Foster throws down gauntlet to Rays: I’ll talk Carillon stadium anywhere, anytime

The Tampa Bay Rays story so far: Owner Stuart Sternberg, unhappy with low attendance at Tropicana Field, wants a new stadium, preferably across the bay in Tampa, preferably paid for by people not named Stuart Sternberg. St. Petersburg Mayor Bill Foster, with a lease that not only binds the Rays to Tropicana Field through 2027 but restricts them from even talking to anyone else about a stadium in that time, tells Sternberg (and neighboring jurisdictions) that if anyone breathes a word about new stadiums anywhere but St. Pete, he’ll sue. Sternberg says he’ll happily talk about a new stadium in St. Pete, but only if he can talk to the other side of the bay, too. Everybody engages in a years-long staring contest.

Now, Foster appears to be trying to get some momentum for a new stadium in his town, inviting Sternberg to talk about the proposal for a stadium in the Carillon business park, and even offering to fly up to New York to meet with him. No response yet from Sternberg, but this is clearly meant to put him in a bind: If he accepts the offer he gives up on his position that any stadium talks need to include Tampa as an option, but if he turns it down he looks like a jerk for not being willing to discuss the one proposal on the table that has, well, really crappy renderings, anyway.

It’s a clever move by Foster on the one hand, but on the other you have to wonder if his insistence on keeping the Rays on his side of the bay is really in St. Pete’s best interest: The latest estimates of a stadium’s cost are between $540 million and $570 million, according to the Tampa Bay Times, and with nobody having any idea yet who’ll pay for this, it might be cheaper just to let the Rays walk. (Or, better, to ask them to buy their way out of the lease if they want a new stadium in Tampa.) Sternberg may not want a stadium on the St. Pete side of the bay because of Tampa residents’ alleged gephyrophobia issues, but his bigger goal is to shift the debate from “Will the Rays get a new stadium?” to “How and where will we build the Rays a new stadium?”, and Foster’s move does help him in that regard.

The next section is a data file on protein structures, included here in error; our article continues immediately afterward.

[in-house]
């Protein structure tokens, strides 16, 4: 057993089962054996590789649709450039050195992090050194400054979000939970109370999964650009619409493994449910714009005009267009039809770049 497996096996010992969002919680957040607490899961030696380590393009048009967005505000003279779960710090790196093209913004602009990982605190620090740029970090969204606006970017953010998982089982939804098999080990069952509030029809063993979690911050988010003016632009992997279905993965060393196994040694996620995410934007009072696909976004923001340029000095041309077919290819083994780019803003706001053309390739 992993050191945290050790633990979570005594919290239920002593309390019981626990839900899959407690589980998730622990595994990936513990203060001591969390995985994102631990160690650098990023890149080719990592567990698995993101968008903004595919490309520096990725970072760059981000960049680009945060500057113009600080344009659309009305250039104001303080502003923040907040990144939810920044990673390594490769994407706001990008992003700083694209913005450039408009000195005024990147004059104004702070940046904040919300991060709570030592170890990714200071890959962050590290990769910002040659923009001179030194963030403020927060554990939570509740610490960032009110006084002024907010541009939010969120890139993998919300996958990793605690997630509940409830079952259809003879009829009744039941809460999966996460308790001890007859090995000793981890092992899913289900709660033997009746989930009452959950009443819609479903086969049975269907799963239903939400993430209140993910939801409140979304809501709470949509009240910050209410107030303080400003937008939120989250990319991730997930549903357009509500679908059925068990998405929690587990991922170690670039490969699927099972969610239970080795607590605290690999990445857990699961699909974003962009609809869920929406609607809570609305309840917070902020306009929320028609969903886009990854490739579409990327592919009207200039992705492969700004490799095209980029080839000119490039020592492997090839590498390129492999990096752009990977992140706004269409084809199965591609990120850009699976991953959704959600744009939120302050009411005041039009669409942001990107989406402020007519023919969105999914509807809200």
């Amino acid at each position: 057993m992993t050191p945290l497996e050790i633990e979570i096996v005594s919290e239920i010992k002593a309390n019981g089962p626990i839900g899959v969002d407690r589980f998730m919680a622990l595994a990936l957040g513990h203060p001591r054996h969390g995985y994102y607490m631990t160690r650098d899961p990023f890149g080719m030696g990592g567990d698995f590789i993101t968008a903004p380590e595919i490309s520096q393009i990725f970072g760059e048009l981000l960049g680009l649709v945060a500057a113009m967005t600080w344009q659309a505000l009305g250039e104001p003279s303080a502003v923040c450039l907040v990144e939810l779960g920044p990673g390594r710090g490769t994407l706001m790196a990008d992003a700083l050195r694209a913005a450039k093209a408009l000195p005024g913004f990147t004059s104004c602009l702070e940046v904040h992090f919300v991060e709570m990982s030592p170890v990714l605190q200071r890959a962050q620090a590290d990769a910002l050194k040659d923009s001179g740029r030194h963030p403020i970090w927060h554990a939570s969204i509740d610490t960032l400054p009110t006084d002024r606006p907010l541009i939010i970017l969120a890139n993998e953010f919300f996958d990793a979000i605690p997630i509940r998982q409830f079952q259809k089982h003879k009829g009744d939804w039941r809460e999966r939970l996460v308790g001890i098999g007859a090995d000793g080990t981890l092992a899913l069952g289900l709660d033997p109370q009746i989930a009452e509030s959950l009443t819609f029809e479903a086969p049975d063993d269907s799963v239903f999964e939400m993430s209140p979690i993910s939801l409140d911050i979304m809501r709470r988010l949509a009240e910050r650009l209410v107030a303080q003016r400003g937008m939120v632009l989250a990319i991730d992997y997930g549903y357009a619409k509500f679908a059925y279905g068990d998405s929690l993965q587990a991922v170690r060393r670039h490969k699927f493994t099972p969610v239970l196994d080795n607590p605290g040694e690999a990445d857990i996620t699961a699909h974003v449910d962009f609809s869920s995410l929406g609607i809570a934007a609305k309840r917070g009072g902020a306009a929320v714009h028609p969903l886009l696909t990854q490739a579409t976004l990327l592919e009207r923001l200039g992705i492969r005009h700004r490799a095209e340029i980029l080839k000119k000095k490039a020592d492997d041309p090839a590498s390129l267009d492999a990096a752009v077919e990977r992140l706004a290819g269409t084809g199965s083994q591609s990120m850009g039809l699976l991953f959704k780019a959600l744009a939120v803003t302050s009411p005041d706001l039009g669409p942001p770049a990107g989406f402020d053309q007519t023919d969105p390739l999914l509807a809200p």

Meanwhile, it turns out that no one has bothered to talk to all the people whose homes and businesses are on the proposed site of the Carillon stadium, and who are now getting antsy about what would happen to them under this plan:

[Robert] Szasz, who is three years into a 15-year lease, is open to the idea of moving his cafe — for the right price.

“If they’re willing to relocate us or do something about us still existing during the development, I would definitely be interested,” he said.

You might want to notch that $540-570 million estimate up a bit…


6 comments on “Foster throws down gauntlet to Rays: I’ll talk Carillon stadium anywhere, anytime

  1. Extracting a buyout from the Rays has to be their best option. There’s just no way that a new stadium anywhere in the region is going to boost attendance to levels that would make a significant subsidy worthwhile. The current numbers are just too low for what has been a very good team in recent years. You’d hope that Tampa would be smart enough to realize this, but if Sternberg can fool them into paying for a large chunk of a stadium then St. Pete should grab whatever buyout they can get.

  2. I have no idea what St. Pete’s business environment is like, but this may make some sense. If St. Pete can get the Rays to do a 49ers style deal (pay off the bonds with rent payments and seat fees), then I can see why keeping the stadium in the city would be preferable. If this business park is like a lot of business parks I’ve been to, there will be ample space for parking, decent access to freeways and space for restaurants, bars and hotels that the stadium could help support.

  3. Seat fees? Like a tax or a PSL? Is the Trop really such a bad place to watch baseball? A new stadium will only make tickets & parking more expensive.

    Another tragedy to the 2012 Tampa Rays much to Bud Selig’s delight, they had the 5th best A.L. record & still missed the playoffs; while 7th-win ranked Detroit goes. Proving once again, divisions are a fallacy.

  4. PSL’s might work in a “prosperous” area like silicone valley but not in central Florida. Any new mallpark will increase the cost of attending games and many that can afford to go now won’t be able to.
    If the Rayz had an out-of-market alternative they would have used it by now.
    They’re stuck hoping that they’ll get what they want in Tampa and it will pay off.

  5. I was literally thinking of seat fees, as in something similar to the $1.60 per-seat, fee I pay on each Milwaukee Bucks season ticket I have in order to pay for BMO Harris Bradley Center maintenance. I am aware that seat fees cut into the price that a team can charge for tickets, but it may be a way to pay off some of the arena debt if the Rays are open to the idea.

  6. “…as in something similar to the $1.60 per-seat, fee I pay…”

    Having the people who use the facility pay for the facility sounds good to me, but it kinda defeats the purpose of using extortion to get it built using OPM (Other People’s Money).